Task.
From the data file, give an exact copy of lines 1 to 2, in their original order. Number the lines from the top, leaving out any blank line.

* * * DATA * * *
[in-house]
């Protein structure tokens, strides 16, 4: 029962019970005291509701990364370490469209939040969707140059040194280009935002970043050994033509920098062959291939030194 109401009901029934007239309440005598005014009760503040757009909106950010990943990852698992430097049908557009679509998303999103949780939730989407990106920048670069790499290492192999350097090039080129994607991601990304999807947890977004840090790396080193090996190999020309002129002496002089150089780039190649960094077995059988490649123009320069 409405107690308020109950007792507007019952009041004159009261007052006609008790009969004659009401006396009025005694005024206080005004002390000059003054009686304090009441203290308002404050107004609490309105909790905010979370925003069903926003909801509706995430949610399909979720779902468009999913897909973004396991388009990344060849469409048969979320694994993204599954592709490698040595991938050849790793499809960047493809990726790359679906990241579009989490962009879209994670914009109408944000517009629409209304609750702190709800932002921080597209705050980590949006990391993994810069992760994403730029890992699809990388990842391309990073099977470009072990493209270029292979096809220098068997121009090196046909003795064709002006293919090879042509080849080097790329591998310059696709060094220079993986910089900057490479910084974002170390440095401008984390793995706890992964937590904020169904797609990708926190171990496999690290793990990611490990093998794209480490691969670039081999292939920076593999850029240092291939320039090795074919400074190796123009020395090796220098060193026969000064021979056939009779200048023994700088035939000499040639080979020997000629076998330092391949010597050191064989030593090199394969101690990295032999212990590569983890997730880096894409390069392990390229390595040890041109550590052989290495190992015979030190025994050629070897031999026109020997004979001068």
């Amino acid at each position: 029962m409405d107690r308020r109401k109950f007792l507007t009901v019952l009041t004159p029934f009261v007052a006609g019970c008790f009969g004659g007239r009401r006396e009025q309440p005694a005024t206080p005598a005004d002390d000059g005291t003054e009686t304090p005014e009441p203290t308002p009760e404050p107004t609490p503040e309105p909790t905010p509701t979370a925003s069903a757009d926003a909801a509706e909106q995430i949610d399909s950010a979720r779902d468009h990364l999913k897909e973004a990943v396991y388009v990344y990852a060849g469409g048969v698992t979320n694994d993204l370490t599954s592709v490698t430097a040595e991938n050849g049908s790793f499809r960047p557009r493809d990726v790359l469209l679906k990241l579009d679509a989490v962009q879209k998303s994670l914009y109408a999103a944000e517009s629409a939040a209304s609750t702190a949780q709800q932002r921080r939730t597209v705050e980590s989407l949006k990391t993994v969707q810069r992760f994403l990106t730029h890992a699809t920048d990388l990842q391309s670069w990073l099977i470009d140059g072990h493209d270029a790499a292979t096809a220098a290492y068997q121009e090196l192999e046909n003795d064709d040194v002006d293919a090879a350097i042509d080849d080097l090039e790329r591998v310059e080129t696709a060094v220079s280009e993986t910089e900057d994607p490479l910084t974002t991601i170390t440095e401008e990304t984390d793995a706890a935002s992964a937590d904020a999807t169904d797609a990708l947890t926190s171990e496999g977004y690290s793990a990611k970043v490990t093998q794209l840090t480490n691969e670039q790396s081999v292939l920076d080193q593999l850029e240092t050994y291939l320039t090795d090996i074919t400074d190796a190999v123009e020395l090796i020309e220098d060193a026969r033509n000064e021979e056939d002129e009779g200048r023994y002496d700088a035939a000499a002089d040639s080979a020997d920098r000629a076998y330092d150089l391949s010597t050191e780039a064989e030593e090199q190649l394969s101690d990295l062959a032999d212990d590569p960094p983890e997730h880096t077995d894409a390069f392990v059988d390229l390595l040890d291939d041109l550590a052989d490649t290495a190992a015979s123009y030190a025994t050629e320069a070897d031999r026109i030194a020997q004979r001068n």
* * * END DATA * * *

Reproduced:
[in-house]
């Protein structure tokens, strides 16, 4: 029962019970005291509701990364370490469209939040969707140059040194280009935002970043050994033509920098062959291939030194 109401009901029934007239309440005598005014009760503040757009909106950010990943990852698992430097049908557009679509998303999103949780939730989407990106920048670069790499290492192999350097090039080129994607991601990304999807947890977004840090790396080193090996190999020309002129002496002089150089780039190649960094077995059988490649123009320069 409405107690308020109950007792507007019952009041004159009261007052006609008790009969004659009401006396009025005694005024206080005004002390000059003054009686304090009441203290308002404050107004609490309105909790905010979370925003069903926003909801509706995430949610399909979720779902468009999913897909973004396991388009990344060849469409048969979320694994993204599954592709490698040595991938050849790793499809960047493809990726790359679906990241579009989490962009879209994670914009109408944000517009629409209304609750702190709800932002921080597209705050980590949006990391993994810069992760994403730029890992699809990388990842391309990073099977470009072990493209270029292979096809220098068997121009090196046909003795064709002006293919090879042509080849080097790329591998310059696709060094220079993986910089900057490479910084974002170390440095401008984390793995706890992964937590904020169904797609990708926190171990496999690290793990990611490990093998794209480490691969670039081999292939920076593999850029240092291939320039090795074919400074190796123009020395090796220098060193026969000064021979056939009779200048023994700088035939000499040639080979020997000629076998330092391949010597050191064989030593090199394969101690990295032999212990590569983890997730880096894409390069392990390229390595040890041109550590052989290495190992015979030190025994050629070897031999026109020997004979001068």